In retrospect, it makes sense that 50 Cent and Courtney A. Kemp had such powerful, confident smiles on their initial Power press runs the summer of 2014. Kemp, the creator and showrunner of the series, was ready for the world to see her creation (a deviation from her work on The Good Wife). 50 Cent, the executive producer of the eight episode series, knew he had backed a winner — so much so that he even helped write the pilot. What we didn’t know seven years ago was that the pair was building their own drug dealing universe, complete with shifting antagonists, exciting spin-offs, and uncanny character development.
The Power franchise ended with six seasons and birthed two spin-offs, with another on the way in 2022. Abound with grit, drama, time-travel, and love, morality is a sliding scale — allegiances, alliances, and power are constantly shifting, making the series an instant cult-classic complete with live-tweeting. While the three franchises all have fan favorites outside of the main cast, James “Ghost” St. Patrick (Omari Hardwick), Tasha (Naturi Naughton), Tommy (Joseph Sikora), Tariq (Michael Rainey Jr.), and Kanan (50 Cent) are the core characters with uniting storylines. To prepare for everything new coming to Starz’s Drug Dealing Universe (DDU), here’s a guide to watching the three series, eight seasons, and 83 episodes of Power and its spin-offs. Beware, there are some slight spoilers.
What’s interesting about the Power universe is that most of the integral people, themes, and conflicts are introduced in season one. With the main character, James “Ghost” St. Patrick, fatherhood is a prevailing theme immediately presented in episode one. There’s this moment 12 minutes into the episode, where he acknowledges the desire to make his own father proud and parent his son correctly, all while employing the son of an old friend. We also learn in season one that the old friend is actually a frenemy, Kanan, whose story — before and after meeting Ghost — is so compelling, he earned his own spinoff, Power Book III: Raising Kanan. Ghost, an enterprising drug dealer and entrepreneur striving to go legit, attempts to leave the drug side of the business to his best friend from childhood, Tommy. What Tommy lacks in finesse he makes up for in fight, serving as the short tempered muscle of the duo. Naturally, this makes for plenty of fast paced mishaps that couldn’t possibly be covered in one series. (Tommy’s spin-off, Force, is slated to premiere in 2022.) Though Power centers around street life, family dynamics are often seen through Ghost’s interaction with his wife, Tasha, and his son, Tariq. Tasha and Ghost also have two often overlooked daughters — Tariq’s twin sister Raina, and Yaz — a fact that will come to destroy their family dynamic mid-series.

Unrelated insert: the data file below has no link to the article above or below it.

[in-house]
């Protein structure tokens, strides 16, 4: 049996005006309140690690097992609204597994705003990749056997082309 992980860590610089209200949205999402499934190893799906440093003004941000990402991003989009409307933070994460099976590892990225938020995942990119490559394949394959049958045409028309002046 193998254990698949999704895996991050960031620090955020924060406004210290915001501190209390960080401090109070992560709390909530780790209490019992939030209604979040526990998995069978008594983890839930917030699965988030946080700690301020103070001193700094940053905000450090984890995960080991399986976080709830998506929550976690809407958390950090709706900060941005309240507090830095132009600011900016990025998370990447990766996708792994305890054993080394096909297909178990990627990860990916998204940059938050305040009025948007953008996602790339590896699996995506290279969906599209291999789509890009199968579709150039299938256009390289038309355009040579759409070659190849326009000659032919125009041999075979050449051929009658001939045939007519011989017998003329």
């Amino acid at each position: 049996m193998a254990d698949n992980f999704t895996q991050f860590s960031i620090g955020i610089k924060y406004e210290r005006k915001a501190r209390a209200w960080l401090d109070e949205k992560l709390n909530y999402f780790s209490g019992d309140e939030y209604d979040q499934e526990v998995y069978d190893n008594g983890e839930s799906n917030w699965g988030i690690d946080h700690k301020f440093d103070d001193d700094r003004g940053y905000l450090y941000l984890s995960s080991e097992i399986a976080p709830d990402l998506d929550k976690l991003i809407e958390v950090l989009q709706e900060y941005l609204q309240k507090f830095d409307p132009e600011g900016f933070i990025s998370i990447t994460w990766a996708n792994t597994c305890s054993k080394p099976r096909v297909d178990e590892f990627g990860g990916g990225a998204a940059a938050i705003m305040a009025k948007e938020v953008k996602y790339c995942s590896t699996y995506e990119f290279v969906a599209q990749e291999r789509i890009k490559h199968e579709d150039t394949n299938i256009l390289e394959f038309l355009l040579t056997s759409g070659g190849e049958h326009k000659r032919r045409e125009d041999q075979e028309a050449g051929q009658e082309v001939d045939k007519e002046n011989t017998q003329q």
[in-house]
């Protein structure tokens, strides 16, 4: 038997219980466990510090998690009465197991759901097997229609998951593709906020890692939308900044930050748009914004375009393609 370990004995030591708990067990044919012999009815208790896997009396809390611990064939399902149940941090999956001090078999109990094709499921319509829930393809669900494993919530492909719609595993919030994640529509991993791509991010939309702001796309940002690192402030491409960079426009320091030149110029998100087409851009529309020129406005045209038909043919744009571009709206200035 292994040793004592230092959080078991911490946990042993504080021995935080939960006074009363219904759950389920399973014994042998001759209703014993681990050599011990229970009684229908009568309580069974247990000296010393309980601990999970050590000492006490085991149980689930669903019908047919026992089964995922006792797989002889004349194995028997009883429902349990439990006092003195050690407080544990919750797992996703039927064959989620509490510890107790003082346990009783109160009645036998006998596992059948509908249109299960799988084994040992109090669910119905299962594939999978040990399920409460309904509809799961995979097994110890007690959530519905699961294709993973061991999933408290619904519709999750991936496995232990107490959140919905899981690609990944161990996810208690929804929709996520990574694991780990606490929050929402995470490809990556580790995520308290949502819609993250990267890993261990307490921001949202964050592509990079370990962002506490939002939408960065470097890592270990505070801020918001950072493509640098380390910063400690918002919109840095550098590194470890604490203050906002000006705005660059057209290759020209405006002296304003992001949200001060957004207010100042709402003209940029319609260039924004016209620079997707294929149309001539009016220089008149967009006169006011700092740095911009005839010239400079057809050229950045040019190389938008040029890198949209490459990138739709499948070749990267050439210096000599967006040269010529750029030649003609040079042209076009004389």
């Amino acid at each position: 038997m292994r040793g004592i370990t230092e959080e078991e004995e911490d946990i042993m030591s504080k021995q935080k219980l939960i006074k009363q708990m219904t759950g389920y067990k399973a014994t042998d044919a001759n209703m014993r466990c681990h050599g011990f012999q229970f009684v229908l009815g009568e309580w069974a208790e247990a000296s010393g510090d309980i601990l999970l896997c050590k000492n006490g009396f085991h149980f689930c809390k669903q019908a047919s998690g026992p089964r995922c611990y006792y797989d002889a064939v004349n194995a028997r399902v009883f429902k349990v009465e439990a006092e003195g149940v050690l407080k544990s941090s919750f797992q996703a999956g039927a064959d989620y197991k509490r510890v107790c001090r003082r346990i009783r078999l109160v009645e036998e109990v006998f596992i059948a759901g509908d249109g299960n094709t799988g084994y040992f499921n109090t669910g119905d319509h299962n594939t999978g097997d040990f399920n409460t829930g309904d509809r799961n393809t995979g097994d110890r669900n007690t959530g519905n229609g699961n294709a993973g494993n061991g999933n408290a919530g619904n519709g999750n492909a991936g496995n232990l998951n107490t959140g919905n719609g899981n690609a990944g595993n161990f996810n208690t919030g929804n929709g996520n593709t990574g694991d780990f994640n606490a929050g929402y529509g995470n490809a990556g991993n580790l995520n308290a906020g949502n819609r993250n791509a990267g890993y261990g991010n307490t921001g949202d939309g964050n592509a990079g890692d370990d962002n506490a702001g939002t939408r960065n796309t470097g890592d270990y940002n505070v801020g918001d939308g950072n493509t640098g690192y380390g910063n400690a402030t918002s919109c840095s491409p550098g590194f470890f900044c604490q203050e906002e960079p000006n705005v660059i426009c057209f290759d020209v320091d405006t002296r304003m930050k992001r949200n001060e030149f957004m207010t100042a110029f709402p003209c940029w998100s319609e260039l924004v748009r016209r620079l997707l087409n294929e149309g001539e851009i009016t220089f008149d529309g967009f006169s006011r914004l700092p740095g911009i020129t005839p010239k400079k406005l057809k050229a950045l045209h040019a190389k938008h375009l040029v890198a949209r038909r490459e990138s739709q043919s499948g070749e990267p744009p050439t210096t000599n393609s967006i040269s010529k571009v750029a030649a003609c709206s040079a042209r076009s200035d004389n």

To really get a full understanding of each of the characters and their twisted dynamics, watch these episodes:
Power season 1
Power season 4 — episodes 2, 5, 9
Power season 5 — episodes 2, 6, 9
Power season 6 — episodes 2, 8, 13
Ghost season 1 — episodes 1-3
If You Could Only Watch One Season Of Each Franchise
This is easy for Raising Kanan and Ghost because, they each only have one season. But for Power, that’s a little more complicated. For each of the show’s six seasons, there were character developments and events that impacted the journey of the core crew, and you need to understand the dynamics of Kanan and Ghost in season three to understand the reasoning behind many of Kanan’s decisions in season five. You have to see the exploration of fatherhood told through the entire story of Ghost and Tariq to truly understand season six. Is it possible to choose one season that can explain later seasons, spinoffs, and keep your interest in the show without completely confusing you? Yes, season four.
Season four shows the best and worst of the entire cast, and combines enough future-shifting events and history to prepare you to watch any of the spin-offs. Will you miss out on some personable characters and some noteworthy deaths? Yes. But you just can’t miss season four. If you have another eight hours, add season five to that binge list. I like to call season five Tariq’s villain origin story. He’s not just exposed but centered around so much death, that you watch him internalize feelings of hatred and disappointment until he’s no longer just a teenager rebelling, but an angry and distant young man searching to carve his own lane in life. Plus, five is the season that Ghost becomes unbearable and you almost wish something would happen to him.